WASHINGTON -- Mitt Romney's five-year-long hostile takeover bid for the Republican Party -- and the presidency -- enters its next grinding phase Wednesday with a spin session for reporters in Boston designed to convince them that his nomination is inevitable.
It probably is.
And if it is, Romney's leveraged buyout strategy for the general election will be the same: a scorched-earth assault on an incumbent president the likes of which we haven't seen since television made charisma a prerequisite for winning the White House.
Romney's chances of prevailing against President Barack Obama, a fellow Harvard grad and a rarified creature of a different sort, are better than Democrats realize or are willing to acknowledge.
Religion is a matter of faith; politics is a game of comparison. No one understands this better than Romney, who is that most unusual of politicians: He does not care one whit if he is loved.
All he cares about is acquiring the asset he has targeted. In his earlier days, the objective was profit. Now it is power.
Exit polls from Super Tuesday states show that Romney is not held close to the heart of the modern post-Reagan GOP. And why would he be? He was barely a Republican early in his adult life, and he was a moderate, even liberal, candidate for the Senate in 1994.
In the polls, he is not seen as a conservative or as the candidate most likely to understand voters' lives. Evangelical Christians, key to the Republican Party, don't like him. His votes come primarily from older, more affluent and educated voters in the suburbs.
And that may be enough.
As if reading from spreadsheets, his aides run through talking points about Romney's performance so far: He's outperformed John McCain here, Ronald Reagan there and Jeb Bush in Florida. Voters, aides note, tend to like Mitt's business background and emphasis on the economy.
Most important (and the exit polls in Ohio bear this out), regardless of whom they support and to whom they give their hearts now, GOP voters think Romney has the best chance of beating Obama.
Son of a moderate Republican who failed on the national stage; a sober and fiercely loyal leader in a proud, self-reliant faith community; possessed of vast personal wealth, two Harvard degrees and decades of experience in the rough and cynical world of corporate "restructuring" -- Romney is as tough as they come. His friends swear that, in private, he is a swell, sensitive guy. But as a public candidate, he has the determination of a wolverine, albeit one clothed in J.Crew and befuddled, dorky stagecraft.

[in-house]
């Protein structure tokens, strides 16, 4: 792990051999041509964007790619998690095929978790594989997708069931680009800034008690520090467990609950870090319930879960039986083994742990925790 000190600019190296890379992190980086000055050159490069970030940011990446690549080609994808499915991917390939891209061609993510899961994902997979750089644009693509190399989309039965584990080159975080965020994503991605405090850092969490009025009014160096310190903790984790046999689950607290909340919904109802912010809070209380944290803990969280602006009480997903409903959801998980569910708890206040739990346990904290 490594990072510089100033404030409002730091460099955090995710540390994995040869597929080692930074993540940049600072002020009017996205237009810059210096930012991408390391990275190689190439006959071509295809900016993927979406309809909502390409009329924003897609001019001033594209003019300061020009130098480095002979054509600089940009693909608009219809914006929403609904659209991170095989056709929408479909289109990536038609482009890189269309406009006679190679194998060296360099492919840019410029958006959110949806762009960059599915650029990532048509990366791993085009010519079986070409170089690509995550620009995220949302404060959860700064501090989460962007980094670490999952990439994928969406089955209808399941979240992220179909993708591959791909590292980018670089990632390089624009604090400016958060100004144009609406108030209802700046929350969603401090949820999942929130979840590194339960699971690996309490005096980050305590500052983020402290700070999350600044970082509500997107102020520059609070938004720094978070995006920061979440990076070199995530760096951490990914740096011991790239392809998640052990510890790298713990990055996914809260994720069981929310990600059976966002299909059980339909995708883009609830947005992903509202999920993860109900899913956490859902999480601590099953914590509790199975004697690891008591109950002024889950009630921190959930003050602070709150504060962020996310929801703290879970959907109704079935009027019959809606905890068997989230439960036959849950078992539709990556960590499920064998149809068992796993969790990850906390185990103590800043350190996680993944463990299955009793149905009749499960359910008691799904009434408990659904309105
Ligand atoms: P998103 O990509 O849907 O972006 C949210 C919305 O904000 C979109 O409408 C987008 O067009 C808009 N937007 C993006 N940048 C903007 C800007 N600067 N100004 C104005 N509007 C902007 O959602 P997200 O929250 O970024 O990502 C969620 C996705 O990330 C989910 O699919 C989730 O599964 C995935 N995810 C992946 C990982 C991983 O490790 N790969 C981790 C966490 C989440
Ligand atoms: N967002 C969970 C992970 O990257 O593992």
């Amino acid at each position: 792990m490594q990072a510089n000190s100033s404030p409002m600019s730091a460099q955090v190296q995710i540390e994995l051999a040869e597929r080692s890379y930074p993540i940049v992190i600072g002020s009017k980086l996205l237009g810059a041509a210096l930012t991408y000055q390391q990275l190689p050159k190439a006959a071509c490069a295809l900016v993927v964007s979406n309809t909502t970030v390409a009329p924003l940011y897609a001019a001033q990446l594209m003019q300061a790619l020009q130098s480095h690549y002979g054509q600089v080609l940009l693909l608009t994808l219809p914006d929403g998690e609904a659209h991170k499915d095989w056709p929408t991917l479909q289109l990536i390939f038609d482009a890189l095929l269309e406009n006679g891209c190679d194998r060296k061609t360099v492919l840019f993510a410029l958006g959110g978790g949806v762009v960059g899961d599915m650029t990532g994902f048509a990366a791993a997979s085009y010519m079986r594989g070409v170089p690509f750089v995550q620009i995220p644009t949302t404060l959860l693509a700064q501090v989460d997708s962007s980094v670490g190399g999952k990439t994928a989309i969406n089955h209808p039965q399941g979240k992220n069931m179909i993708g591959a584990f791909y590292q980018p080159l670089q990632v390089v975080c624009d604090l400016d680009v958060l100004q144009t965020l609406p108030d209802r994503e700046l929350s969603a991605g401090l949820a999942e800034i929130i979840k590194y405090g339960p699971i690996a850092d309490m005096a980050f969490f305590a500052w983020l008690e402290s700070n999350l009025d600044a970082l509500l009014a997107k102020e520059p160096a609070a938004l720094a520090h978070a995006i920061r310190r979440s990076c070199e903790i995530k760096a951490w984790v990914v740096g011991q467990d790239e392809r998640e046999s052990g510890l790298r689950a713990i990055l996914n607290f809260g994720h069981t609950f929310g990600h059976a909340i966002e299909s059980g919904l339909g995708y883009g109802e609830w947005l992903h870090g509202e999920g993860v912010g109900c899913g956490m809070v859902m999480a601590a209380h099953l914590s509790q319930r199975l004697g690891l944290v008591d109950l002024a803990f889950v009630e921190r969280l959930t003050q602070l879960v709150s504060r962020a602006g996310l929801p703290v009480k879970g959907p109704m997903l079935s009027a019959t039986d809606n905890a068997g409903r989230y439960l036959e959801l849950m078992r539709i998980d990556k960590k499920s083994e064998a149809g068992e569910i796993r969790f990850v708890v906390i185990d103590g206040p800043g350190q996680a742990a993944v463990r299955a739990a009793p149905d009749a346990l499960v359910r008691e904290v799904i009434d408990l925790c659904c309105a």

The Romney campaign is a self-advertising metaphor for his core message, which is that he will use the clear-eyed, ruthless business practices he wielded at Bain Capital not only to win the nomination and the presidency, but to restore the balance sheet and economic vitality of a country mired in bankruptcy and burdened by crushing, unproductive social costs.
As Romney aides argue, none of his three remaining GOP rivals -- Rick Santorum, Newt Gingrich or Ron Paul -- has a
plausible chance of amassing the 1,114 delegates necessary to ride into the Republican National Committee as the party standard-bearer in August.
And only Romney has the money, machinery and muscle to eventually get there, although, as of Super Tuesday, some members of his inner circle were conceding that he might not have won a majority of delegates when the voting ends in June.
If he doesn't complete the LBO by June, Romney will appeal to what's left of the party establishment to help him. He can cut deals in lots of directions, a process similar to bringing other investors into a difficult transaction that takes more cash than originally envisioned.
Consider the calculations for one rival. It's easier to see Gingrich doing a deal with Romney than with Santorum. What does Santorum have to offer, psychic and philosophical gratification? Mitt can offer Newt stock and a seat on the board.